I am concerned that there may be some hint of what is in the document in the Minister's comments, but we are unable to confirm that. Her comments therefore present us with questions, which we will duly ask, and I have no doubt that we will be told that the points are dealt with in the document and that we will have to wait for it. That makes this whole process difficult.

I have two concerns. The first relates to the Minister's comments on segregating the distribution   of information, which seems quite a fraught point. She suggested that national political organisations would be able to gain information from CORE, but that local political organisations should get information from the electoral registration officer. However, some of the questions that will pose themselves will be inter-constituency, inter-area questions, and we will have real difficulty dealing with those questions if information distribution takes the strata form suggested by the Minister.

My second cause for concern relates to my general point that scrutiny of the electoral register is vital to the whole process of good election conduct and to assuring the voters of this country that the electoral administration undertaken on their behalf is good. I was particularly concerned about the concept that the question of anonymity could be denied scrutiny.

I understand the Minister's perfectly fair reason for including the clause on anonymity. Of course we need to protect as far as possible people who are open to danger and abuse, but I see no reason why recognised, credible people should not be able to see the information held by CORE under some legal prefix that forbids them from disseminating it further. That would make the situation more open. There is no doubt that the anonymity clause gives rise to concern.

Photo of Edward O'Hara Edward O'Hara Llafur, Knowsley South

Order. I seem to remember the hon. Gentleman referring to the anonymity clause on the Floor of the House.

Photo of Edward O'Hara Edward O'Hara Llafur, Knowsley South

It is undesirable—indeed, out of order—to refer to it again in Committee.

Photo of Brian Binley Brian Binley Ceidwadwyr, Northampton South

I take your guidance, Mr. O'Hara.

Photo of Harriet Harman Harriet Harman Minister of State (Department of Constitutional Affairs), Member, Labour Party National Executive Committee

I return to the framework. In essence, the Bill is asking the House to decide whether it wants a CORE. I assume that we all believe the answer to be yes. The question is how we determine its operation. Do we want to do so under primary legislation, or is it better suited to regulations? I believe that this is a classic case of the need to take powers, to consult in detail and to return the matter to the House in regulations.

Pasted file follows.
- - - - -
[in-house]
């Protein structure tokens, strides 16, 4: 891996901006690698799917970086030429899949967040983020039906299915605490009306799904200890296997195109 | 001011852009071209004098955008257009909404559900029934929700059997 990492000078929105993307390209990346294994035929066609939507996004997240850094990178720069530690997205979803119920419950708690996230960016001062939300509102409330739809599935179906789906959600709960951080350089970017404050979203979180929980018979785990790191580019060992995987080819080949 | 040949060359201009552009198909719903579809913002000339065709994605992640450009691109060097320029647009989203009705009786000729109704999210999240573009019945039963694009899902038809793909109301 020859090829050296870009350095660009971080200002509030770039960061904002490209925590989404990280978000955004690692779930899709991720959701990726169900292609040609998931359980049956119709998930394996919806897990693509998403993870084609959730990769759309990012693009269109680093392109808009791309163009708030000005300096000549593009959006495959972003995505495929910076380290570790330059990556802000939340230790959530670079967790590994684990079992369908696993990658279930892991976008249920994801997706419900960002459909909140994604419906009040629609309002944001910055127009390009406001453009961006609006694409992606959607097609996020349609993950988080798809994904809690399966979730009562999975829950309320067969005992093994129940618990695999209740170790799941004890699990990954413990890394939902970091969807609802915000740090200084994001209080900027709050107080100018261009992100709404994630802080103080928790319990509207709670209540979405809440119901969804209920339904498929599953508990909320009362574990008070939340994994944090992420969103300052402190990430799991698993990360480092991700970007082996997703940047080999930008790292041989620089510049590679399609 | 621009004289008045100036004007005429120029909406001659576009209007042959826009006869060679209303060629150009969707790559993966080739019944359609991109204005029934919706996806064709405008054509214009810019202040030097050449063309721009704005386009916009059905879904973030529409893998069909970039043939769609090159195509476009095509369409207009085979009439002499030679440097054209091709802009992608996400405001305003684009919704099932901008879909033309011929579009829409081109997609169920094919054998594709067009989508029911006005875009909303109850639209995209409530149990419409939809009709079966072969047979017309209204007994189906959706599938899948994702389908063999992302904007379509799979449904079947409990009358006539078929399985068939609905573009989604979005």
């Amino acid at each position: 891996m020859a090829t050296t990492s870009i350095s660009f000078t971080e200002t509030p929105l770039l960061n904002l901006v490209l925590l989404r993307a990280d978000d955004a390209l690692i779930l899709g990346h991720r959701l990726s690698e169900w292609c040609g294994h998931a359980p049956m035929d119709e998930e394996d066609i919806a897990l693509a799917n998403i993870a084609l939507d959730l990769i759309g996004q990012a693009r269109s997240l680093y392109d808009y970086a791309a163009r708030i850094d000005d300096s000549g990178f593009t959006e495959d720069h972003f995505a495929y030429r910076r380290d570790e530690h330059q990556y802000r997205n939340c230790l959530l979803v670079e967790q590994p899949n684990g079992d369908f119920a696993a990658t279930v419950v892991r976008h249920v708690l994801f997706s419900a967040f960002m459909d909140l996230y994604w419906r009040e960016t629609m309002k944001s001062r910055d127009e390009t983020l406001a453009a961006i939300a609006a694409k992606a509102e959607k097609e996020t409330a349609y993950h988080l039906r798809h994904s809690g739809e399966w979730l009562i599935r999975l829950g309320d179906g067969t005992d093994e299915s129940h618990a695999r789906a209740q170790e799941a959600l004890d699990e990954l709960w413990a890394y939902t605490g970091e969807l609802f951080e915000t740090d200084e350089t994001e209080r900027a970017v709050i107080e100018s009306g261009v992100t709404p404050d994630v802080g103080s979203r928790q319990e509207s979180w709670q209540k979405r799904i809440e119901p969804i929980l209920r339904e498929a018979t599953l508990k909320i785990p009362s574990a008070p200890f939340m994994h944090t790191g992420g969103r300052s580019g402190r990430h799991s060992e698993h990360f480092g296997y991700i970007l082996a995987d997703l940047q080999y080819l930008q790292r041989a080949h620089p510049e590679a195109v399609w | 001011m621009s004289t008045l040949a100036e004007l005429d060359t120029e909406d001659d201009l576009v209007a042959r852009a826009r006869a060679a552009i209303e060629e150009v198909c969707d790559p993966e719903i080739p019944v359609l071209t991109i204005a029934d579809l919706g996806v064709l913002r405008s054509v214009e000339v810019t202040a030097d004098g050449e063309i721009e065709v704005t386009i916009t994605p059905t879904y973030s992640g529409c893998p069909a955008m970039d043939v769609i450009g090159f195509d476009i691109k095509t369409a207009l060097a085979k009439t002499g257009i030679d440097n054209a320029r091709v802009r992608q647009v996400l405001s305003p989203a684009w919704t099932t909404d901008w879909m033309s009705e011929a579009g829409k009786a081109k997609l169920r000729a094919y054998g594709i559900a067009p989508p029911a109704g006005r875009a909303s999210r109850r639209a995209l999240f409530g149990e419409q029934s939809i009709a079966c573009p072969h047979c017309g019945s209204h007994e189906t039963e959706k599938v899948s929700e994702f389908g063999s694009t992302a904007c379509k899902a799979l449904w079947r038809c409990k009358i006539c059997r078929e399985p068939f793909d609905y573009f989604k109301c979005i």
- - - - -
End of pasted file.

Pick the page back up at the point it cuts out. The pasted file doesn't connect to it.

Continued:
At the start of this part of our discussion, I thought that it would probably have been a very bad idea to have got the consultation paper ready, because we would have discussed all the issues raised by the consultation paper, even though we are not here to discuss the regulations. I ask hon. Members to consider the concept that this is not a late consultation paper on primary powers. We are not consulting on the primary powers. The powers are simply a framework. They are as they are. This is an early consultation paper on secondary powers.

We need to consult on whether we want everyone to have access to the information held by the ERO and that held by CORE, because the question relates to access that should be governed by detailed regulations about how the CORE scheme will work.

Again, I recommend the overall framework. We are going the right way about this, and I have decided that   it would not have been a good idea to have got the consultation paper ready. Even with your iron chairmanship, Mr. O'Hara, it would have been very difficult not to get into a detailed discussion of all the questions and answers in the consultation document.

Photo of Eleanor Laing Eleanor Laing Shadow Secretary of State for Scotland

The Minister may be right, but do we have her undertaking that at the appropriate time the regulations resulting from the consultation will be laid before the House in the usual way, in a delegated legislation Committee, and that we shall then have the opportunity to discuss them in great detail?

Photo of Harriet Harman Harriet Harman Minister of State (Department of Constitutional Affairs), Member, Labour Party National Executive Committee

I can give that assurance, and do better. We shall have detailed consultations when the consultation paper is published. We shall have two further bites of the cherry on the matter of the detail. We shall welcome the proposals that the consultation paper will give rise to. We have no hidden agenda. We just want to get things right, and we appreciate that we will be helped in that by as much input as possible from hon. Members. That is what we shall arrange.

Photo of Eleanor Laing Eleanor Laing Shadow Secretary of State for Scotland

I accept the Minister's assurances and look forward to further discussion in different forums in future. I beg to ask leave to withdraw the amendment.

Amendment, by leave, withdrawn.

Clause 2 ordered to stand part of the Bill.